LEOPOLDO FRANCIOLINI (1844–1920) was an Italian antique dealer who flourished in the late 19th and early 20th centuries. He is remembered as a fraudster who sold faked and altered historical musical instruments. To this day his work is a barrier to the scholarly study of instruments of the past. CONTENTS* 1 Career * 1.1 The character of the fraudulent instruments * 1.2 Clientele * 1.3 His arrest and prosecution * 1.4 The Franciolini business in later years * 2 Coping with Franciolini frauds in modern times * 2.1 Museums and curators * 2.2 Scholars * 2.3 Dealers and auction houses * 3 Notes * 4 References * 5 External links CAREER This clavicytherium , sold by Franciolini and kept in the Hans Adler Collection of Musical Instruments today, is unlike any authentically attested instrument of this kind. It formed part of the prosecution's evidence in Franciolini's criminal trial; see below. Little is known about Franciolini's life
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Special
SPECIAL or SPECIALS may refer to: CONTENTS * 1 Music * 2 Film and television * 3 Other uses * 4 See also MUSIC * Special (album) , a 1992 album by Vesta Williams * "Special" (Garbage song) , 1998 * "Special" (Mew song) , 2005 * "Special" (Stephen Lynch song) , 2000 * The Specials
The Specials
, a British band * "Special", a song by Violent Femmes on The Blind Leading the Naked * "Special", a song on
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List Of Historical Harpsichord Makers
This page presents a graphical timelines, listing historical makers of the harpsichord and related instruments such as the virginal , spinet and clavicytherium . The makers are grouped according to which regional building tradition they belong. CONTENTS* 1 Graphical timeline overview * 1.1 Notes on overview * 2 Italian makers * 3 Flemish makers * 4 German makers * 5 See also * 6 References * 7 External links * 8 Sources GRAPHICAL TIMELINE OVERVIEWBelow is an overview of arguably the most important harpsichord makers whose names are known today, but the list is by no means exhaustive. Some of those listed were founders and members of influential harpsichord building dynasties. Others are known only through one or two instruments that have serendipitously survived, but are included because these instruments have proven a popular inspiration to modern builders who copy them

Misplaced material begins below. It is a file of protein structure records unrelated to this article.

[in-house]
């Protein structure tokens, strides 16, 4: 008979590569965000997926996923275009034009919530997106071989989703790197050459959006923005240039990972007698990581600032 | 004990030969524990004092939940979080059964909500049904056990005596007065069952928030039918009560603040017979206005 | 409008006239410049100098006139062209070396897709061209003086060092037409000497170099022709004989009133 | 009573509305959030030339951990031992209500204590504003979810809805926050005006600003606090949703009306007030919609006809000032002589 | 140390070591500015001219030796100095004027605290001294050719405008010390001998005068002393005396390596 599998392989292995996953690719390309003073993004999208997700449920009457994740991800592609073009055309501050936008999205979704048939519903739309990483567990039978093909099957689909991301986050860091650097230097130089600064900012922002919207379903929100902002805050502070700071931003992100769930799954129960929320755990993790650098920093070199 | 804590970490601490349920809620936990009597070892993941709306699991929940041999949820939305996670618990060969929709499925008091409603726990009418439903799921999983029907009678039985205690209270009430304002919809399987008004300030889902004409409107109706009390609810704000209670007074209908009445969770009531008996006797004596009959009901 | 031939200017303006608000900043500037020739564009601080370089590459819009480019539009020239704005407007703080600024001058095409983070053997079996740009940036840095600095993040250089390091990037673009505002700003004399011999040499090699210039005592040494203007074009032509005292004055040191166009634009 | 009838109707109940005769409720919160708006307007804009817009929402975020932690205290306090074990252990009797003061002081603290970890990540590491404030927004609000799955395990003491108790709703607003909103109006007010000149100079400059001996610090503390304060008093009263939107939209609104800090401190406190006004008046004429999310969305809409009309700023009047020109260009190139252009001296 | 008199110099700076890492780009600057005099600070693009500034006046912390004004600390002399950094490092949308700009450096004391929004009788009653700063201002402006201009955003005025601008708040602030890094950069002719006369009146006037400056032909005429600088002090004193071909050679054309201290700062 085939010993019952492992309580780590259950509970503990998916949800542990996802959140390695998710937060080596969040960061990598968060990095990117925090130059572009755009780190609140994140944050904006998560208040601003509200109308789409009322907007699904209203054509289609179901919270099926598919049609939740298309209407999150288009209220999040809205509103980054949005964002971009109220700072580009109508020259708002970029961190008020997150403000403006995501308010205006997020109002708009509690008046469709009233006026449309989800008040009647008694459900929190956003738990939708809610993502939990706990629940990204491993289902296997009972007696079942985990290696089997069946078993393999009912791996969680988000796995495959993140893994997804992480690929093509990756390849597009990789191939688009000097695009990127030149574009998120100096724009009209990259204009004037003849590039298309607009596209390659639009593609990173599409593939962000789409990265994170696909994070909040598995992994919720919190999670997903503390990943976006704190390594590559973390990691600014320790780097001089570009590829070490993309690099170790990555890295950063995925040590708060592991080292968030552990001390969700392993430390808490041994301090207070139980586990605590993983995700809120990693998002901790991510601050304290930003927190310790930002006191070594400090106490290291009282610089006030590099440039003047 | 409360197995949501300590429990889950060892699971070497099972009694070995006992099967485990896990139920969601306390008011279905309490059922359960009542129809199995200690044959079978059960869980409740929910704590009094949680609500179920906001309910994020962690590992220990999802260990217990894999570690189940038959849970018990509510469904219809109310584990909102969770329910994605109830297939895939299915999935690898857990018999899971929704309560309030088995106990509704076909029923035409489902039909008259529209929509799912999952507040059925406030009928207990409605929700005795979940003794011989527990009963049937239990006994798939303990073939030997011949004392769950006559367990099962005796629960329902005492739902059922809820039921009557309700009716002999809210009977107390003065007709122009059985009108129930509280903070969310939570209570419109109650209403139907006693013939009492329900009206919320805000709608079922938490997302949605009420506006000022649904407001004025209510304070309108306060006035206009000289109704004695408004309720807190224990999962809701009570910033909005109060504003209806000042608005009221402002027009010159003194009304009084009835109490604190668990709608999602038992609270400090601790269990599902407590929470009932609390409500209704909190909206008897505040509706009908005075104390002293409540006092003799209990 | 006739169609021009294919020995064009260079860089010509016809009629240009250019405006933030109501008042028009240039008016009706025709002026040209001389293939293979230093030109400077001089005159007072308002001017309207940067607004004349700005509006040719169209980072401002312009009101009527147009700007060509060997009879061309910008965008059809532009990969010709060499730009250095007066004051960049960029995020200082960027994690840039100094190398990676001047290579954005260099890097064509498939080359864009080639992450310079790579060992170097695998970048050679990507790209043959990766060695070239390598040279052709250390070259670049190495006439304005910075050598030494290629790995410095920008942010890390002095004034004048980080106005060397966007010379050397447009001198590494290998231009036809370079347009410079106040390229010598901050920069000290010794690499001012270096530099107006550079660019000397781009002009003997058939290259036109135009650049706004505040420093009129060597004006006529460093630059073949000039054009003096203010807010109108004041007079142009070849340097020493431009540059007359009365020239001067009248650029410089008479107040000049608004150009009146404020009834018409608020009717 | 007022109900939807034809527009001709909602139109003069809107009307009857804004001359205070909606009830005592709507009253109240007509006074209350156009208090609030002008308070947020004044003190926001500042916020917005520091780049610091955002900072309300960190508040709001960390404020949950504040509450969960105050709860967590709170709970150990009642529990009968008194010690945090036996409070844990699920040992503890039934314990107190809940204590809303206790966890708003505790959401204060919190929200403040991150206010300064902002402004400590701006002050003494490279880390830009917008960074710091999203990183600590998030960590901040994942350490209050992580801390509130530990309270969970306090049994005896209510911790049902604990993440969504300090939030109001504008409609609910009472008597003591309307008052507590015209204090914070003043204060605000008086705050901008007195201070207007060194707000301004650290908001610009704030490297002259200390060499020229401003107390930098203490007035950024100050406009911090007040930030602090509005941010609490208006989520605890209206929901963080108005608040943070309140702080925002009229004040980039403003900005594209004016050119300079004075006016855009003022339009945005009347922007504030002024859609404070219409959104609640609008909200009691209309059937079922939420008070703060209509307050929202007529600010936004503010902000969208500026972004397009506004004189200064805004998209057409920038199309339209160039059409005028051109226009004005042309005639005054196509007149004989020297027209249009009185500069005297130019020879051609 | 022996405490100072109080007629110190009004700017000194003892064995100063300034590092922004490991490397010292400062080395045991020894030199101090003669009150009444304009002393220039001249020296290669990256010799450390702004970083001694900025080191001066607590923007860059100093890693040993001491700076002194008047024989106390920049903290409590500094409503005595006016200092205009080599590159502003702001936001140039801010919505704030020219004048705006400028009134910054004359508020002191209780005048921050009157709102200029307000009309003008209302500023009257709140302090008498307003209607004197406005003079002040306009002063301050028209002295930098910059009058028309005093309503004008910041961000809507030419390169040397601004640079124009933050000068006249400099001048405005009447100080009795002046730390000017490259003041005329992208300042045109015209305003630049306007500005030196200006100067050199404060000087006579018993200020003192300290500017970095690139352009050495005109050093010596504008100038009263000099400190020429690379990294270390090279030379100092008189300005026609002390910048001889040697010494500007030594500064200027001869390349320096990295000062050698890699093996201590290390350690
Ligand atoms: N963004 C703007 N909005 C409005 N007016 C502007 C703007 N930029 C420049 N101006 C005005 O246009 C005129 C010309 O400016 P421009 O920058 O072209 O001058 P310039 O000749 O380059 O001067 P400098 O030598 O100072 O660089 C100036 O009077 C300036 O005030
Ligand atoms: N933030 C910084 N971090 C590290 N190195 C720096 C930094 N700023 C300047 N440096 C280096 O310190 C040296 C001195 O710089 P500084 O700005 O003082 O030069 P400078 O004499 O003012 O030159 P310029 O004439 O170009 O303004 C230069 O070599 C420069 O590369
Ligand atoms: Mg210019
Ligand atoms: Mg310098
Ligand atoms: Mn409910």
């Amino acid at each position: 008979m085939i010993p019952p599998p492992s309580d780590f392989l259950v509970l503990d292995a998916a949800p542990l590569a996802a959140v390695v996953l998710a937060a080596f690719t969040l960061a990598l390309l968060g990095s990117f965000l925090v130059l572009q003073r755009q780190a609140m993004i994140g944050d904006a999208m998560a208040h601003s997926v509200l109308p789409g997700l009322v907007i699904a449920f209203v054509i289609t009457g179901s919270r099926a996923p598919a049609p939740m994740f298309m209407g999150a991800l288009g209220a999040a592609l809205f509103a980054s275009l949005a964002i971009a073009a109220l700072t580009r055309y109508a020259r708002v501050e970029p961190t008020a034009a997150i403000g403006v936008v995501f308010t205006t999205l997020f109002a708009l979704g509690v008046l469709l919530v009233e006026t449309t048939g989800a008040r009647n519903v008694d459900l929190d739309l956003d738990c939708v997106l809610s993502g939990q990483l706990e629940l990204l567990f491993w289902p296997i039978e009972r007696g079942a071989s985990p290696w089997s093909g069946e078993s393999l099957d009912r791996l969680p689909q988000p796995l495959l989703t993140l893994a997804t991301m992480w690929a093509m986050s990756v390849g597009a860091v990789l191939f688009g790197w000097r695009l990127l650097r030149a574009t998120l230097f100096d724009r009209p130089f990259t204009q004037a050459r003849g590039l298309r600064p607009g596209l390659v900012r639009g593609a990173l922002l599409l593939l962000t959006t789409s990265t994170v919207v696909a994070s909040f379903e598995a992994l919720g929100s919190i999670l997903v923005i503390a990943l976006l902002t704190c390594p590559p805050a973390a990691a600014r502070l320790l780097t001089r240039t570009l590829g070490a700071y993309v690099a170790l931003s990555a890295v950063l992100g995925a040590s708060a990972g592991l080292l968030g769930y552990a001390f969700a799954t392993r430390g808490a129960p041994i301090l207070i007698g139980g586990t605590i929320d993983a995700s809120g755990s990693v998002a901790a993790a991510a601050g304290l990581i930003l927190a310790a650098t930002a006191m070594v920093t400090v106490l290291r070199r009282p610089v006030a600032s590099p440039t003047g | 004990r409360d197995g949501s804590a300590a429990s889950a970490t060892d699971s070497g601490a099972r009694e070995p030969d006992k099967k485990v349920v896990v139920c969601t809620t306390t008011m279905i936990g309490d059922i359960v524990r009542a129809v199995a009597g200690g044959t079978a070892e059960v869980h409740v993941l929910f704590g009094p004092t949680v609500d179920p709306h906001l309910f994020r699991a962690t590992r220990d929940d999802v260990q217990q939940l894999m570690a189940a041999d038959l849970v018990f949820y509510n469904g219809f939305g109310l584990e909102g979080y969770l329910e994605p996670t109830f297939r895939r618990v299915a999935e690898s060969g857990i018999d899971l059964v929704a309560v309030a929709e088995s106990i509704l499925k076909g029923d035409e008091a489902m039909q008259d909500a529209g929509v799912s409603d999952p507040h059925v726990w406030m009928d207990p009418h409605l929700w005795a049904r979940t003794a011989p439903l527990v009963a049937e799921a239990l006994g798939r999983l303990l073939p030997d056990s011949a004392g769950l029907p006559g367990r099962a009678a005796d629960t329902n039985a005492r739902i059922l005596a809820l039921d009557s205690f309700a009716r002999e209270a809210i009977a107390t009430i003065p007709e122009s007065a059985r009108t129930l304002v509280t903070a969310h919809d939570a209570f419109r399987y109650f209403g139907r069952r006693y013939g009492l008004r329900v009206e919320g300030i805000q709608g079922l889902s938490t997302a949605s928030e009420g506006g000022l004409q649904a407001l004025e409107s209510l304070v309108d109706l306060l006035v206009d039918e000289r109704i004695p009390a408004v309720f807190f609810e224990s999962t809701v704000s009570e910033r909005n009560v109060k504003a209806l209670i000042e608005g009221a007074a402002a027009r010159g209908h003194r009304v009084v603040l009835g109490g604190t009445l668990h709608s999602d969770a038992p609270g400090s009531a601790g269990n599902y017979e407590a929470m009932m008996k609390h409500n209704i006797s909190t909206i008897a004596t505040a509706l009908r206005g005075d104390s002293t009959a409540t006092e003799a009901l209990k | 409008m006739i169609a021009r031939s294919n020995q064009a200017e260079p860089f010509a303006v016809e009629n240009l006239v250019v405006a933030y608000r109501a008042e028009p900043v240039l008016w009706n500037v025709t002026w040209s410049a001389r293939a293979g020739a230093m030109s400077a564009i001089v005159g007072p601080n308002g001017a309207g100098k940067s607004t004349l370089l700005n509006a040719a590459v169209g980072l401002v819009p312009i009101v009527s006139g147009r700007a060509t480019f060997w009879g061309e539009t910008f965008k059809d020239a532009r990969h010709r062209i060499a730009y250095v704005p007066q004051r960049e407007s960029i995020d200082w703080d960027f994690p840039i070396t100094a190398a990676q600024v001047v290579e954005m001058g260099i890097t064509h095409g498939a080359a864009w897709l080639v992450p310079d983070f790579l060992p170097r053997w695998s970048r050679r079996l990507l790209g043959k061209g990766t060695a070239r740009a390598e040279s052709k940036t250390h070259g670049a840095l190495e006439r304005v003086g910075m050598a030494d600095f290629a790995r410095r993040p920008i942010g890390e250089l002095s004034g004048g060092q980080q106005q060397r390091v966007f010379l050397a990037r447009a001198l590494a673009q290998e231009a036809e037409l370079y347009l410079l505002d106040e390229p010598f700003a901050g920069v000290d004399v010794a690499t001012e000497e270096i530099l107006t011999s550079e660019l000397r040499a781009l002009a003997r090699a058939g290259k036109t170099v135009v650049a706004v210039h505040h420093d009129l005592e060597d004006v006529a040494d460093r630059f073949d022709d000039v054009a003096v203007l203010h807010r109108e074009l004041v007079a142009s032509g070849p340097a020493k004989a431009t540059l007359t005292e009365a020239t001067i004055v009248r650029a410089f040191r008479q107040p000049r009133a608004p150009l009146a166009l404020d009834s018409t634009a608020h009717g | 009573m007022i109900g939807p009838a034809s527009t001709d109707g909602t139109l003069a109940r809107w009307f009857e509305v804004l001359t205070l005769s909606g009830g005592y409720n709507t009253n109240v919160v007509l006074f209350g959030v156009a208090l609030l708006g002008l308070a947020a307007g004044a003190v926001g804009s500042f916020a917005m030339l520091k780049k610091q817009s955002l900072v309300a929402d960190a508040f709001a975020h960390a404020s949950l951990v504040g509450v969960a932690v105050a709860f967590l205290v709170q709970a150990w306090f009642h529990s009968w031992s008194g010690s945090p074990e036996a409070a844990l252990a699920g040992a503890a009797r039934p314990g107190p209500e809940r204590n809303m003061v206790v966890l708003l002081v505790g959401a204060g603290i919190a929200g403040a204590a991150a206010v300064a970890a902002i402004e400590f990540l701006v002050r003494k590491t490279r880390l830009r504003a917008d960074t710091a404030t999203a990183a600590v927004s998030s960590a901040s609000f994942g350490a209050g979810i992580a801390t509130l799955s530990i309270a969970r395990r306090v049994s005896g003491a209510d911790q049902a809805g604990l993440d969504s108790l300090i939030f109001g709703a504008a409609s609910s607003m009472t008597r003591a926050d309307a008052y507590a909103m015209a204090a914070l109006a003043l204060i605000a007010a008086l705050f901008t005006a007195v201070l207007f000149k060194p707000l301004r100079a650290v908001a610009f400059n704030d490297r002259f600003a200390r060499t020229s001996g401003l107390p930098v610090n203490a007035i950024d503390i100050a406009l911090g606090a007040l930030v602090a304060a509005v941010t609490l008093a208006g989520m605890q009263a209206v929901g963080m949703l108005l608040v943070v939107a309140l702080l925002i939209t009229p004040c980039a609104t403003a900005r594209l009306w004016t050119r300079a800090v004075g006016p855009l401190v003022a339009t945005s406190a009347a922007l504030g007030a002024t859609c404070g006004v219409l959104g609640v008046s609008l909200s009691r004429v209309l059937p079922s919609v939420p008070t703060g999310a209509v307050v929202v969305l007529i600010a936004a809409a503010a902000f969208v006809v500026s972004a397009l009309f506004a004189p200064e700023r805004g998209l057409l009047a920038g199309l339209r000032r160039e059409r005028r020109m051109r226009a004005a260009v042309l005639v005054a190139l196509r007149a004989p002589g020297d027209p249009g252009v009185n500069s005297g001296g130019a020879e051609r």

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Metropolitan Museum Of Art
www.metmuseum.org The Metropolitan Museum of Art
Metropolitan Museum of Art
U.S. National Register of Historic Places
National Register of Historic Places
U.S. National Historic Landmark
National Historic Landmark
Elevation by Simon Fieldhouse BUILT 1874; 144 years ago (1874) ARCHITECT Richard Morris Hunt ; also Calvert Vaux ; Jacob Wrey Mould ARCHITECTURAL STYLE Beaux-Arts NRHP REFERENCE # 86003556 SIGNIFICANT DATES ADDED TO NRHP January 29, 1972 DESIGNATED NHLJune 24, 1986 The METROPOLITAN MUSEUM OF ART of New York , colloquially "THE MET," is the largest art museum in the United States. With 7.06 million visitors in 2016, it was the second most visited art museum in the world , and the fifth most visited museum of any kind
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Cristofori
BARTOLOMEO CRISTOFORI DI FRANCESCO (Italian pronunciation: ; May 4, 1655 – January 27, 1731) was an Italian maker of musical instruments, generally regarded as the inventor of the piano . CONTENTS* 1 Life * 1.1 Earlier instruments * 1.2 The first appearance of the piano * 1.3 Later life * 2 Cristofori\'s pianos * 2.1 Design * 2.1.1 Action * 2.1.2 Hammers * 2.1.3 Frame * 2.1.4 Inverted wrest plank * 2.1.5 Soundboard * 2.1.6 Strings * 2.2 Sound * 2.3 Initial reception of the piano * 3 Surviving instruments * 4 Assessments of Cristofori * 5 See also * 6 Notes * 7 References * 8 External links LIFEThe available source materials on Cristofori's life include his birth and death records, two wills, the bills he submitted to his employers, and a single interview carried out by Scipione Maffei . From the latter, both Maffei's notes and the published journal article are preserved. Cristofori was born in Padua in the Republic of Venice
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Florence